On 31st March I finally submitted my thesis as cumulative dissertation, based on five published and forthcoming articles. The thesis includes also a substantial monographic part, which list of contents can be accessed here.
On 8 June Anton Englert came as guest speaker to Kiel to present a summary of his new publication “Large Cargo Ships in Danish Waters 1000-1250. Evidence of specialised merchant seafaring prior the Hanseatic Period”, published as the 7th volume of the Roskilde Viking Ship Museum’s monographic series “Ships and Boats of the North”. Since Anton also happens to be my external co-supervisor, the official part of the visit was preceded with a tour with Skíðblaðnir and coffee & cake at the Stickenhörn marina.
A full-text version of my recent publication Auf den Spuren des ältesten See-Itinerars der Ostsee: eine archäologische Zeitreise is now online! In here, a 13th-century Danish itinerary — i.e. a route description along the western coastline of the Baltic Sea — is reevaluated and quite literally revisited. It was published 2014 in a German popular scientific volume on underwater archaeology, which was sold out within only few weeks, reflecting the great public interest in this subject.
Being somewhat “unstructured” has some advantages when you are in the Humanities: You tend to be more original and uninhibited in the use of thinking tools, and you can connect dots that remain invisible to more structured thinkers. But it comes at a high price, as one could easily end up in the quicksands of time: Digression + perfectionism + procrastination is a deadly combination. Having chosen a very generic theme with case studies spread across four centuries, I inevitably got lost. But when I heard about the possibility to submit my thesis cumulatively, i.e. publication-based, this raised some new hope, as one of my strengths has been my preoccupation with writing articles, mainly for conference proceedings. These have considerably distracted me from my thesis. So I devised a new structure for a framework text, in which I could embed the singular case studies more effectively. Finally, the weird square cap with pompon is coming within tangible reach!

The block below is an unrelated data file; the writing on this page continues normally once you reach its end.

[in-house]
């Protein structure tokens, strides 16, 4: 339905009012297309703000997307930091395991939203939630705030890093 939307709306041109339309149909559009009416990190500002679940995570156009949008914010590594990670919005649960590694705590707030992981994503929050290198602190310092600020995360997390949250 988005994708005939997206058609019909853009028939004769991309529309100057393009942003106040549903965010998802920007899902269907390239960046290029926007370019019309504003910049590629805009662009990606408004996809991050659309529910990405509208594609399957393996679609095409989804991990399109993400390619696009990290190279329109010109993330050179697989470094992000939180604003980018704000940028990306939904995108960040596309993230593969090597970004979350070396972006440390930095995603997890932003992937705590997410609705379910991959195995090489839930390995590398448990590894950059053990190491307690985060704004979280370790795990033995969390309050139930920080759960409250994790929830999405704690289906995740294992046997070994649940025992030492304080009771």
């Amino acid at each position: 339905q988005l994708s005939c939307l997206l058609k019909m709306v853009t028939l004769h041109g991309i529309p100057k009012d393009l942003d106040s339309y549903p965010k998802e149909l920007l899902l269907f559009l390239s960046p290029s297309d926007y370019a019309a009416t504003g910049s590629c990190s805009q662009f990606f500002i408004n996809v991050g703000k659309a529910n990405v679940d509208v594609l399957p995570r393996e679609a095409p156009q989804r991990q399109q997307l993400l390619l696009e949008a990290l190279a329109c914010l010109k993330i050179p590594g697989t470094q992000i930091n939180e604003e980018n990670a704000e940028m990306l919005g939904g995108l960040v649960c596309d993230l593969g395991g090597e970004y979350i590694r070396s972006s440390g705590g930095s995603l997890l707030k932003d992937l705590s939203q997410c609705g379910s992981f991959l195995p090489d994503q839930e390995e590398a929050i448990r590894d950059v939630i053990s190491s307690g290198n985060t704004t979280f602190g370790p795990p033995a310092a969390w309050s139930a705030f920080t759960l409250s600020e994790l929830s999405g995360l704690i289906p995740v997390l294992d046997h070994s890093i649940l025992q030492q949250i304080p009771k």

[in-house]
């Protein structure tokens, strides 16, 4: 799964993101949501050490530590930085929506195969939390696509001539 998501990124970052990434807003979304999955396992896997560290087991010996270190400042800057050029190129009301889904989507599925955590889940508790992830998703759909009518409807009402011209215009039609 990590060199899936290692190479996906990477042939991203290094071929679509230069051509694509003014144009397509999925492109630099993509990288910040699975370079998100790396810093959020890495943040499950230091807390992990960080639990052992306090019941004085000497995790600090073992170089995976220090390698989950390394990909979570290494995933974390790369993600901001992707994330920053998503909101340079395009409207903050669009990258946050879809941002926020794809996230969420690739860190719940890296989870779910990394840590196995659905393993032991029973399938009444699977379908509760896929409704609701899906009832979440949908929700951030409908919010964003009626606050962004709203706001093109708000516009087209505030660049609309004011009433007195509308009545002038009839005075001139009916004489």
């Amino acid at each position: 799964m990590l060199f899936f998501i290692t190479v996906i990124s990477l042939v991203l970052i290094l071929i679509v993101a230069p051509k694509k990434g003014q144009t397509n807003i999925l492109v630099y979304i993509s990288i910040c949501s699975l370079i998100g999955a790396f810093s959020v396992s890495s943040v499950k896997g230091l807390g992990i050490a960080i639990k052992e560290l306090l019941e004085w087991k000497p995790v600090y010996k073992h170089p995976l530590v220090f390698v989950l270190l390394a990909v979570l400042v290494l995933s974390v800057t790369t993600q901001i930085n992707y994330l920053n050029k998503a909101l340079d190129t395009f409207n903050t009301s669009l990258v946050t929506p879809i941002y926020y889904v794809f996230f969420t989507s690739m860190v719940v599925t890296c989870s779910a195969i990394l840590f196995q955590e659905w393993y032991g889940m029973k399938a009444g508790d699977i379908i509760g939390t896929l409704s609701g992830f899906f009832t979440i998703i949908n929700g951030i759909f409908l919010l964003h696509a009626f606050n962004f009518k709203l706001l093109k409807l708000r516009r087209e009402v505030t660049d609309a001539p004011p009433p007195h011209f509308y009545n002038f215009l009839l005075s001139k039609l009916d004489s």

In September-October 2014 I successfully participated in an intensive training towards a Scientific Diver Certificate, with 35 training dives in the harbour basin of Geomar and on board of RV Littorina up to a depth of 30m. The intensive training is designated for individuals with previous diving experiences, so we were a very mixed team composed predominantly of marine biologists, one maritime archaeologist (i.e. me), and even two German Navy mine clearance divers. Our training officer was Roland Friedrich, a retired lieutenant commander, who trained many generations of scientific divers. We benefitted greatly from his extensive experience, not only in terms of the technical and safety aspects of diving, but also his leadership in forging together very diverse people within a fraction of time, which made it – as exertive as the training was – an unforgettable experience.
The DFG-funded priority programme “Harbours” ties individual research projects on harbours together, from Iceland to Greece, and from the Roman Period to the Middle Ages. It is presently one of the largest interdisciplinary projects that includes maritime archaeology. I am pleased to announce that I have become a research associate of the ‘Harbours of the North Atlantic’ subproject, to which I will contribute from a nautical archaeological perspective.
Ever wondered about the discrepancy between the popularity of evolutionary metaphors to describe the development of ancient shipbuilding on the one hand, and the almost universal reluctance to adopt models of conceptual evolution on the other hand? Well, so did I and decided to dig myself into archaeological theory.